Tackling ISIS top issue in agenda of NATO meeting in Turkey

NATO chief Jens Stoltenberg says alliance seeking ways to fight against ISIS more effectively as host-country Turkey’s foreign minister draws attention to Turkey being only country neighbouring ISIS

Photo by: AA
Photo by: AA

Updated Jul 28, 2015

NATO Secretary General Jens  Stoltenberg said on Wednesday the NATO foreign ministers meeting in Turkey will enquire about ways to fight more effectively against ISIS as the host-country’s Foreign Minister Mevlut Cavusoglu emphasised that Turkey is the only member of the alliance bordering the ISIS-held area.  

Stoltenberg said, "One of the important issues at this meeting will be how NATO can do even more in fighting terrorism and in fighting ISIS” at the start of the meeting in Turkey’s coastal city of Antalya. 

At a press conference ahead of the meeting, Cavusoglu said, “ISIS is our neighbour. It is not a sustainable situation. The existence of ISIS poses a great threat to us. This meeting will be a significant opportunity to share our concerns and suggestions on the ISIS issue with our allies.”   

Cavusoglu said, “There are foreign terrorist fighters coming from 90 countries to join ISIS through Turkey. They are also a threat to us. We captured and deported many foreign terrorists -  around 1,300. Turkey has implemented a travel ban on about 13,800 foreign terrorist fighters.”

Cavusoglu noted that the ISIS issue is not only a threat to Turkey but also a threat to the future of Iraq and Syria, and therefore, it should be eradicated. 

“We need decisive policies for those reasons. Turkey has presented concrete propositions for finding a resolution,” he added. 

Another point Cavusoglu drew attention was the need to take the causes of terrorism into account, such as the existence of the Assad regime and how to counter it. NATO chief Stoltenberg echoed the minister’s comments, saying the meeting is considering how the alliance can do more to fight against ISIS.

Between 10,000 to 15,000 foreign fighters are reported to have joined with Syrian opposition groups and ISIS since the start of the Syrian civil war in 2012, according to United Nations Human Rights investigators.

The Antalya meeting is hosting foreign ministers of 28 allied nations and foreign ministers or senior officials from Afghanistan, Australia, Austria, Azerbaijan, Bosnia-Herzegovina, Armenia, Finland, Georgia, Ireland, Sweden, Montenegro, Macedonia, Mongolia, Ukraine, New Zealand, South Korea, Japan and Jordan as well as EU representatives and the special representative of the secretary-general for Afghanistan.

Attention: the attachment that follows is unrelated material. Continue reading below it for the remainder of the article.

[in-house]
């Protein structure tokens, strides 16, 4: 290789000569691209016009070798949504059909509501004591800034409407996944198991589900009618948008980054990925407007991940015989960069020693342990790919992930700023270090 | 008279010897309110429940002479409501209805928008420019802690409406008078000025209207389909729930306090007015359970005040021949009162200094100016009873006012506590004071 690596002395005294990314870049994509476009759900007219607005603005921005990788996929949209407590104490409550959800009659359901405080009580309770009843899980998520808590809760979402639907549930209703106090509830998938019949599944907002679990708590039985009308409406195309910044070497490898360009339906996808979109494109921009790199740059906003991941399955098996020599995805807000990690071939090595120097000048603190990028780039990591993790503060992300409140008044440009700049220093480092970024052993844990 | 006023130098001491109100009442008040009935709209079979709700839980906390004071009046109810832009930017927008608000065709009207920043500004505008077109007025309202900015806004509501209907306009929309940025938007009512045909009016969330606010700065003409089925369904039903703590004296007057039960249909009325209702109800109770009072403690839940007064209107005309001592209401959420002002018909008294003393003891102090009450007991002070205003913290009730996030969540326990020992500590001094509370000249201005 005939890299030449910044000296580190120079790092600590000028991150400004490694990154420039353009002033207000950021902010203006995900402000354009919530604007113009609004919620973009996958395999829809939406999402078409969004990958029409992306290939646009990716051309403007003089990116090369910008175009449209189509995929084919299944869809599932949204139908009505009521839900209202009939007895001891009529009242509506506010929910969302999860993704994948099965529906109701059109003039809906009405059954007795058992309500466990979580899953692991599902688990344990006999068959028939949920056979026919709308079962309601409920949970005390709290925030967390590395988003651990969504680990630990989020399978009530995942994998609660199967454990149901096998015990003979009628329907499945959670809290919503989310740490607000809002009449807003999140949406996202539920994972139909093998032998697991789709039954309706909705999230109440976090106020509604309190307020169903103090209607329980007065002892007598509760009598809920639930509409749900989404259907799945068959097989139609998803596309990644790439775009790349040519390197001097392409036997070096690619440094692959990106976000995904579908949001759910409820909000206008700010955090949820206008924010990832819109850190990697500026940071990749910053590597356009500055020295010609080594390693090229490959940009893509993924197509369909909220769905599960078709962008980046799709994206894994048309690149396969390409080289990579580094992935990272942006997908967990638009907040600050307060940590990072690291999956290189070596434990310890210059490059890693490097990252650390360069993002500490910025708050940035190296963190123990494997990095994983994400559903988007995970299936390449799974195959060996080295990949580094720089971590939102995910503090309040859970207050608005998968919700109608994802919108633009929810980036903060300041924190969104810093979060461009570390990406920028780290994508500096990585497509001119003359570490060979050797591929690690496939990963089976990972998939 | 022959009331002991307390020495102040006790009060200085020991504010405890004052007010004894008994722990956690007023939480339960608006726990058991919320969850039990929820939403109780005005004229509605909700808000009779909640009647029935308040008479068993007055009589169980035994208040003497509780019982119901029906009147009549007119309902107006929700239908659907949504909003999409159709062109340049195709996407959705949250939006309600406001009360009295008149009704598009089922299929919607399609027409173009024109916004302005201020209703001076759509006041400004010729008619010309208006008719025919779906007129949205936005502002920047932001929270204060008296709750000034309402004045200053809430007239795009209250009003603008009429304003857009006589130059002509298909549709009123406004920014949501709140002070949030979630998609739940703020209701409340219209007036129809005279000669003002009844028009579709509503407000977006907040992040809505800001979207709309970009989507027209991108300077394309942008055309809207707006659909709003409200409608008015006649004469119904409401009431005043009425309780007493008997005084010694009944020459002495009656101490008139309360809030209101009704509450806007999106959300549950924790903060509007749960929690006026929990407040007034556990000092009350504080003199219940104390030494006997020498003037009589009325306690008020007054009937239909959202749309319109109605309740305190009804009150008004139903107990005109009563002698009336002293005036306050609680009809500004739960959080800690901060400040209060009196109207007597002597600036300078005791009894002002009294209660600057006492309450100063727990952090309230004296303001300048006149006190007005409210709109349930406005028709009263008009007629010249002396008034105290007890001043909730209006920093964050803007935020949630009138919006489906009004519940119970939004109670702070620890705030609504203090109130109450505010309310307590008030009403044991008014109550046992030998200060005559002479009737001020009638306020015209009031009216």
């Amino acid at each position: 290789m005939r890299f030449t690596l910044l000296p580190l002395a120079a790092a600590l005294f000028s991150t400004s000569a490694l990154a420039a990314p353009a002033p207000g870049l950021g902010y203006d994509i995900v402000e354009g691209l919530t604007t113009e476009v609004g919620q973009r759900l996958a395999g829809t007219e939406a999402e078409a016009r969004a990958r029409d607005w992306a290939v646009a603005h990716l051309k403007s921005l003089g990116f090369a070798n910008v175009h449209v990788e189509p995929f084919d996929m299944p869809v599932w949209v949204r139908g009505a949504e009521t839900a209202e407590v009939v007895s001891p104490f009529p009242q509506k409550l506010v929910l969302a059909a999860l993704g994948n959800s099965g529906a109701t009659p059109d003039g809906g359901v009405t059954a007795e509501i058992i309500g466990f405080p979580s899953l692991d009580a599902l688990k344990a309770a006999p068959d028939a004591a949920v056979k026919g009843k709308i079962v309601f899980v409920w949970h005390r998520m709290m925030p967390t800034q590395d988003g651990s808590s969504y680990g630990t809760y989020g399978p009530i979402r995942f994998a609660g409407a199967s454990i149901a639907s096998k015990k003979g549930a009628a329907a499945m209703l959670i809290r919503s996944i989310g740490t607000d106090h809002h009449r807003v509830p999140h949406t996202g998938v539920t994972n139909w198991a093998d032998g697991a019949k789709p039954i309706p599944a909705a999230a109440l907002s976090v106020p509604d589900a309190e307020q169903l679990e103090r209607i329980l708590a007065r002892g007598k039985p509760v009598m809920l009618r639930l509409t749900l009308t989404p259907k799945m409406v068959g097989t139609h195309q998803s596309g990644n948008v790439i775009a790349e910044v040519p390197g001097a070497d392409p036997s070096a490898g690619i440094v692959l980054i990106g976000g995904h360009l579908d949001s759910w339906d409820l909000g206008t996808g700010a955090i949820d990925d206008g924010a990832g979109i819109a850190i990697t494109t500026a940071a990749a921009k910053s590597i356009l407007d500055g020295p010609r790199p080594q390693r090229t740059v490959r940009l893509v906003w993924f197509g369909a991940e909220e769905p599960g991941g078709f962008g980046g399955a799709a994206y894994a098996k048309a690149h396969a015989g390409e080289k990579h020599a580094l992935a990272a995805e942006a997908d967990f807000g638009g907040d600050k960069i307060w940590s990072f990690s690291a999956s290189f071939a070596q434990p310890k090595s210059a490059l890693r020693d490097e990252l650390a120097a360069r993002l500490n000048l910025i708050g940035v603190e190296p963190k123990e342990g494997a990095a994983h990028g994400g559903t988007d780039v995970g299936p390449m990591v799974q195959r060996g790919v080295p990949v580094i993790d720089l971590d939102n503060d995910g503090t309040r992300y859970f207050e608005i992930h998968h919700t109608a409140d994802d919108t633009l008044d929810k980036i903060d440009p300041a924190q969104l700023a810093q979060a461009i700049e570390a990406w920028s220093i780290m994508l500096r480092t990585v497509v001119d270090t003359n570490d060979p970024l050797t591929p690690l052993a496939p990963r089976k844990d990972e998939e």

Train-equip on track, more needed for Syria

Commenting on the train and equip programme that will be run jointly by the US and Turkey, Cavusoglu said, “Our ‘train-equip’ program along with the US towards the moderate opposition forces in Syria will be an effective strategy and will start soon. 

“But it will not be enough. We need to decide upon and develop more steps,” he said. 

Speaking at a television interview on Tuesday night, Cavusoglu also had said, “Decisions regarding training and involving who, how and where it will be located is made together with the US government. There has been a delay but it was not due to differences of opinion.”

In addition, US ambassador to Turkey John Bass had said on Tuesday that, "There is no problem regarding the train-and-equip programme apart from the logistic issues. It has already begun in one location and will start in other locations including Turkey."

Turkey and the US had signed an agreement to train moderate oppositions against the Assad Regime in Syria on Feb. 17.

In response to the question of whether Turkey has made a request for a no-fly zone or safe fly zone within Syria, Cavusoglu said, “In order for ground teams to succeed, defending the air space is needed. As long as the Assad regime continues air strikes, the troops that are trained on the ground may be destroyed. We cannot just train and leave them unprotected.”

David Ignatius, an influential American columnist, also touched upon the no-fly zone issue in his latest article in the Washington Post. He talked about a “game-changer” which is “a new US willingness to support a no-fly zone along the Turkey-Syria border.”

“This haven, backed by US air power, would allow some refugees to return home while providing a staging area for an expected assault by a US-trained new Syrian army, whose first units have just been formed, against the ISIS’ capital in Raqqa,” Ignatius added.

TRTWorld and agencies